Removing an executor from office
Contentious probate lawyer Naomi Ireson looks at the legal options available for removing an executor.
While the vast majority of executors deal with their task honourably and in good faith, a small minority of executors act unreasonably or even abuse their position. In some instances this can have serious consequences for the administration of the estate, causing financial loss to the beneficiaries.
When disputes arise, the first thought for many is to commence legal action. However, court proceedings should generally be a last resort. We recommend that you attempt to resolve matters informally if you can. You can remind the executor of their legal duties and obligations and advise them of the consequences of failing to cooperate. Pointing out that if court proceedings are necessary then you will seek a costs order against them can be particularly effective. The costs of an application to remove an executor can be substantial, so this often brings even the most stubborn executor to their senses.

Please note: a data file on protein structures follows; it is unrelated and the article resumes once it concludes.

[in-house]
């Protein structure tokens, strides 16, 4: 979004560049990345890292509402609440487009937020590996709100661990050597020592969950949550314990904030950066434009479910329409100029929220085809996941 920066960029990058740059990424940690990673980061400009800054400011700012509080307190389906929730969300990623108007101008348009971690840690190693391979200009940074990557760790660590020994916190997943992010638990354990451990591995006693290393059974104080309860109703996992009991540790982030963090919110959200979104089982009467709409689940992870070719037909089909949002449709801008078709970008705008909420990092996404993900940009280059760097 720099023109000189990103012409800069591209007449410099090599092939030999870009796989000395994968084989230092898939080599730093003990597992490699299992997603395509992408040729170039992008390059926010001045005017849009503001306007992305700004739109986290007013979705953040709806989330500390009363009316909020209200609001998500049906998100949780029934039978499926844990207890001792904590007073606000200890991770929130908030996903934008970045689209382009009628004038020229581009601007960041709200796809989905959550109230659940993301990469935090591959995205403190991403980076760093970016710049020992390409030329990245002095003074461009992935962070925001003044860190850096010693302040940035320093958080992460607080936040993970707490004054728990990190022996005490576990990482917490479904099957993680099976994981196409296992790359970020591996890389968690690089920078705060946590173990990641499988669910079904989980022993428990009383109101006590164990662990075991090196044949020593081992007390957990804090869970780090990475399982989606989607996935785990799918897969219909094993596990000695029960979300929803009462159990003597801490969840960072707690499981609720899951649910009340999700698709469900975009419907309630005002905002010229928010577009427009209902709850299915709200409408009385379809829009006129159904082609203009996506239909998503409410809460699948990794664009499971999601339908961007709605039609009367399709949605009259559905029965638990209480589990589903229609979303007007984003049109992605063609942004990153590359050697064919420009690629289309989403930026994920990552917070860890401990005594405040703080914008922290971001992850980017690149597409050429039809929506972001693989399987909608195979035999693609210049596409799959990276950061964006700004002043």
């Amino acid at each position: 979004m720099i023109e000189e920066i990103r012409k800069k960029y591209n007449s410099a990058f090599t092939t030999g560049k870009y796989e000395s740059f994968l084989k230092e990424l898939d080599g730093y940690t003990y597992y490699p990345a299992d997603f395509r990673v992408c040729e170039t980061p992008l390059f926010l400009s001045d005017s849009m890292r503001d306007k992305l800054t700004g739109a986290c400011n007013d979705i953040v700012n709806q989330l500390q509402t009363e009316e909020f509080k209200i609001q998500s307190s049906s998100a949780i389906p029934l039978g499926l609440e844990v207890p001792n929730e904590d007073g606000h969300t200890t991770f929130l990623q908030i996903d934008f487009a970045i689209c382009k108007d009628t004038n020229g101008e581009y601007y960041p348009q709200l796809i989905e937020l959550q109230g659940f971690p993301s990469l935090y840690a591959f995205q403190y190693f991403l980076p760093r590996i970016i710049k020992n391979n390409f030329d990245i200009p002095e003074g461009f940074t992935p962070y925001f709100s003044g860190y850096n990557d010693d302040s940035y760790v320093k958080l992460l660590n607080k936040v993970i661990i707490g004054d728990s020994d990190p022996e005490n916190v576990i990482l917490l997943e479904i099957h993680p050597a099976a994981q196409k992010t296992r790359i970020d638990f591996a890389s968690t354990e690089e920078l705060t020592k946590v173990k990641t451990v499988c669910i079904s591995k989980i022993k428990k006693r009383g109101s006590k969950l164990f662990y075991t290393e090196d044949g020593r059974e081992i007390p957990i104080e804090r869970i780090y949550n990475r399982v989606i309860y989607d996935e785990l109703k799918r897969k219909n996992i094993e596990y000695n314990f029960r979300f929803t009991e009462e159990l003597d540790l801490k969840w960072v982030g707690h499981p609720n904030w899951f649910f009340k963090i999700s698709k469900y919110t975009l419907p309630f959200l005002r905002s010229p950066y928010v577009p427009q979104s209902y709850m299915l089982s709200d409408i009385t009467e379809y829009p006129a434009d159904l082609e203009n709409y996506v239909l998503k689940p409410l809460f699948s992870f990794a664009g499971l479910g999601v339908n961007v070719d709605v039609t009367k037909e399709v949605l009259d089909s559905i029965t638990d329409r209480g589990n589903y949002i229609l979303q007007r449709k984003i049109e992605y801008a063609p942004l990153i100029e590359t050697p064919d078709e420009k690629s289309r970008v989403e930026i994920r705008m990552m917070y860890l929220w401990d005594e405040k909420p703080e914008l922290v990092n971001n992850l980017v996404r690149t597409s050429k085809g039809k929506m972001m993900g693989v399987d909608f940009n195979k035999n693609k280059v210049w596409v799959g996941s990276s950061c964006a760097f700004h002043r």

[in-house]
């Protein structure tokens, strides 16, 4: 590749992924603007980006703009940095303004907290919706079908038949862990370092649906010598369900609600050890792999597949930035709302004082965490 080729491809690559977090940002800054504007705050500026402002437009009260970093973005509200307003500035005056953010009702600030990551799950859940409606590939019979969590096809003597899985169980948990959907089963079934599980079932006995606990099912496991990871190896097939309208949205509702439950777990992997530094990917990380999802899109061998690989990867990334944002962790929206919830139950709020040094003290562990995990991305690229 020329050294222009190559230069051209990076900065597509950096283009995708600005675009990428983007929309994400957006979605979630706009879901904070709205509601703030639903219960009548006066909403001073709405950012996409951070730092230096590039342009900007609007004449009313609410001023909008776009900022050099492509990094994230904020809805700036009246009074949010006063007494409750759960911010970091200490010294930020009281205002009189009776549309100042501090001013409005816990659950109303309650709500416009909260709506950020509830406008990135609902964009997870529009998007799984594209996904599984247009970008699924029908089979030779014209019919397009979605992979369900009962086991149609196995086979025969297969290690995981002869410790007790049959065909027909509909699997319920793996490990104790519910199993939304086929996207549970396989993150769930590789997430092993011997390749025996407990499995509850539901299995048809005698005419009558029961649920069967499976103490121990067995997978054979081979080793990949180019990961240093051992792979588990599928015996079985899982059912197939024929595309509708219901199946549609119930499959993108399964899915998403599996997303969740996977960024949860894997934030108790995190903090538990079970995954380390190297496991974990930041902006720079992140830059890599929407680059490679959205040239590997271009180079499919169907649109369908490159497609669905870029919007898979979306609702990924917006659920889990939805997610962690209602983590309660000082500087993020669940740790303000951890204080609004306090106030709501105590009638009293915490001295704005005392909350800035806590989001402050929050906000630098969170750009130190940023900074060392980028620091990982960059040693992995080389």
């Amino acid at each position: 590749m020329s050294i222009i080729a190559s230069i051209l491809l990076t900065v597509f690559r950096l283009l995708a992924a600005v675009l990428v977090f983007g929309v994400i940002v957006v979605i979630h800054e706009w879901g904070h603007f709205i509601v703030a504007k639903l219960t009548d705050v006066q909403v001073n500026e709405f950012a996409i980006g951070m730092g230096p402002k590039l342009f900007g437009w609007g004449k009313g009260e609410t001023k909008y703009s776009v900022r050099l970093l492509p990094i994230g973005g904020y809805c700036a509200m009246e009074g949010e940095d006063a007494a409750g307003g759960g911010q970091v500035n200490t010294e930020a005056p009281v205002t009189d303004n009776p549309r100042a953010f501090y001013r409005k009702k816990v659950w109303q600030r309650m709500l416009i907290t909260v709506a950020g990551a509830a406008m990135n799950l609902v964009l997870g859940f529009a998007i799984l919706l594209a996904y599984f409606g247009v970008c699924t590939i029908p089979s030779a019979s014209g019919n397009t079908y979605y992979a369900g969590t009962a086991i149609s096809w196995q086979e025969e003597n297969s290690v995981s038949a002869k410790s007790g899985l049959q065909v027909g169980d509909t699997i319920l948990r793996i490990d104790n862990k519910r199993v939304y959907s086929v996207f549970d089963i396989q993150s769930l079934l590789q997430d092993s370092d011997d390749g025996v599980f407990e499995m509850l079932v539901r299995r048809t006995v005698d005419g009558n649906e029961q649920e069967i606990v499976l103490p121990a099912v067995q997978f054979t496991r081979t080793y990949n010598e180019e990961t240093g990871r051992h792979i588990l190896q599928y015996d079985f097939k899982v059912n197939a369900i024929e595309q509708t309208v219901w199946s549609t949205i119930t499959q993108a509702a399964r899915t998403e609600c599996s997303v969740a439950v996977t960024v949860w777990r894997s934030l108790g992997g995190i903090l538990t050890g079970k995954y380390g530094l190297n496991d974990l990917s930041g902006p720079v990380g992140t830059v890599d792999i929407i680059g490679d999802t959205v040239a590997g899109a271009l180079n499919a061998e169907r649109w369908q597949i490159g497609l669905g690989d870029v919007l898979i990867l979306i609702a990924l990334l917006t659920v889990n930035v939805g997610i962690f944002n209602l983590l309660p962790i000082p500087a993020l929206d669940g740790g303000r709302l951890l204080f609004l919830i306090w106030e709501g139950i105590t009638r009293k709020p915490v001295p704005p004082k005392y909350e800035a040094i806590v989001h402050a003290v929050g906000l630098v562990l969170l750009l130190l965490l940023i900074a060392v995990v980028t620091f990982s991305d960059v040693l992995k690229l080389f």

If common sense does not prevail, then an application can be made to the court to remove the executor. Applications are usually made under s50 of the Administration of Justice Act 1985, though section 116 of the Senior Courts Act 1981 can be used to ‘pass over’ the executor if they haven’t yet been officially appointed.
Orders to remove an executor are not made lightly. A judge will expect to see a compelling case for the executor’s removal. This will usually involve evidence that if the executor is not removed it will have a negative impact on the welfare of the beneficiaries or have an adverse effect on the proper administration of the estate. This would include financial misconduct, dishonesty, excessive delay, and any conduct that might endanger trust property.
Showing that there is friction or hostility between the parties is unlikely in itself to be enough to persuade a court to make a removal order.
For guidance on what you can do where an applications to remove an executor is not the best option, you can read Naomi Ireson’s article on the alternatives to removing an executor here.
If you would like an assessment of your case then contact our free legal helpline. We will consider the options open to you and offer guidance on the most cost-effective solution. Call us on 0333 888 0407 or email us at [email protected]